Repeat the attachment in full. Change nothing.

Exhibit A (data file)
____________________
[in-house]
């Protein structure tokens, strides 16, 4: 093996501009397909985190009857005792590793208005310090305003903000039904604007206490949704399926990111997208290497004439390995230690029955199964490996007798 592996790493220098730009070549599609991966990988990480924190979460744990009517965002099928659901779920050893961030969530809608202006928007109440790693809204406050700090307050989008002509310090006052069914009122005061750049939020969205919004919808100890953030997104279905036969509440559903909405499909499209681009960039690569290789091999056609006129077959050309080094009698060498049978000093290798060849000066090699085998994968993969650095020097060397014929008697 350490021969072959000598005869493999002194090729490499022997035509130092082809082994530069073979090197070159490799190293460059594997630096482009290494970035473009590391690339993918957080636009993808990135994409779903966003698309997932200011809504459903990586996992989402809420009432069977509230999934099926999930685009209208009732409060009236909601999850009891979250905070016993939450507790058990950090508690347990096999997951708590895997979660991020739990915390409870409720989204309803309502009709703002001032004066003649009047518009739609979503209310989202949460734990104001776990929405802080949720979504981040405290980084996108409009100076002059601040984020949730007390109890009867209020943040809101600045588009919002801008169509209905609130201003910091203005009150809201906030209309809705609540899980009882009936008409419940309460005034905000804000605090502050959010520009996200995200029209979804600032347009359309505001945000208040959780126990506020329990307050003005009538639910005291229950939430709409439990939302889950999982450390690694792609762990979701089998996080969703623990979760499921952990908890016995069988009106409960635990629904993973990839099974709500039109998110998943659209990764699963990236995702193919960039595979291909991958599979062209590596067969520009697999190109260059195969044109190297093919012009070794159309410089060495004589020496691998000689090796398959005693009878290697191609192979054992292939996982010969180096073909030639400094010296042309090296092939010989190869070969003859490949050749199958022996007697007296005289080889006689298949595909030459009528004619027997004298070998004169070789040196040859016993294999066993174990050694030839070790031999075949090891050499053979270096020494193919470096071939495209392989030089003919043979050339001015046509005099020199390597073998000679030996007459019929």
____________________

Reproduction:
[in-house]
């Protein structure tokens, strides 16, 4: 093996501009397909985190009857005792590793208005310090305003903000039904604007206490949704399926990111997208290497004439390995230690029955199964490996007798 592996790493220098730009070549599609991966990988990480924190979460744990009517965002099928659901779920050893961030969530809608202006928007109440790693809204406050700090307050989008002509310090006052069914009122005061750049939020969205919004919808100890953030997104279905036969509440559903909405499909499209681009960039690569290789091999056609006129077959050309080094009698060498049978000093290798060849000066090699085998994968993969650095020097060397014929008697 350490021969072959000598005869493999002194090729490499022997035509130092082809082994530069073979090197070159490799190293460059594997630096482009290494970035473009590391690339993918957080636009993808990135994409779903966003698309997932200011809504459903990586996992989402809420009432069977509230999934099926999930685009209208009732409060009236909601999850009891979250905070016993939450507790058990950090508690347990096999997951708590895997979660991020739990915390409870409720989204309803309502009709703002001032004066003649009047518009739609979503209310989202949460734990104001776990929405802080949720979504981040405290980084996108409009100076002059601040984020949730007390109890009867209020943040809101600045588009919002801008169509209905609130201003910091203005009150809201906030209309809705609540899980009882009936008409419940309460005034905000804000605090502050959010520009996200995200029209979804600032347009359309505001945000208040959780126990506020329990307050003005009538639910005291229950939430709409439990939302889950999982450390690694792609762990979701089998996080969703623990979760499921952990908890016995069988009106409960635990629904993973990839099974709500039109998110998943659209990764699963990236995702193919960039595979291909991958599979062209590596067969520009697999190109260059195969044109190297093919012009070794159309410089060495004589020496691998000689090796398959005693009878290697191609192979054992292939996982010969180096073909030639400094010296042309090296092939010989190869070969003859490949050749199958022996007697007296005289080889006689298949595909030459009528004619027997004298070998004169070789040196040859016993294999066993174990050694030839070790031999075949090891050499053979270096020494193919470096071939495209392989030089003919043979050339001015046509005099020199390597073998000679030996007459019929």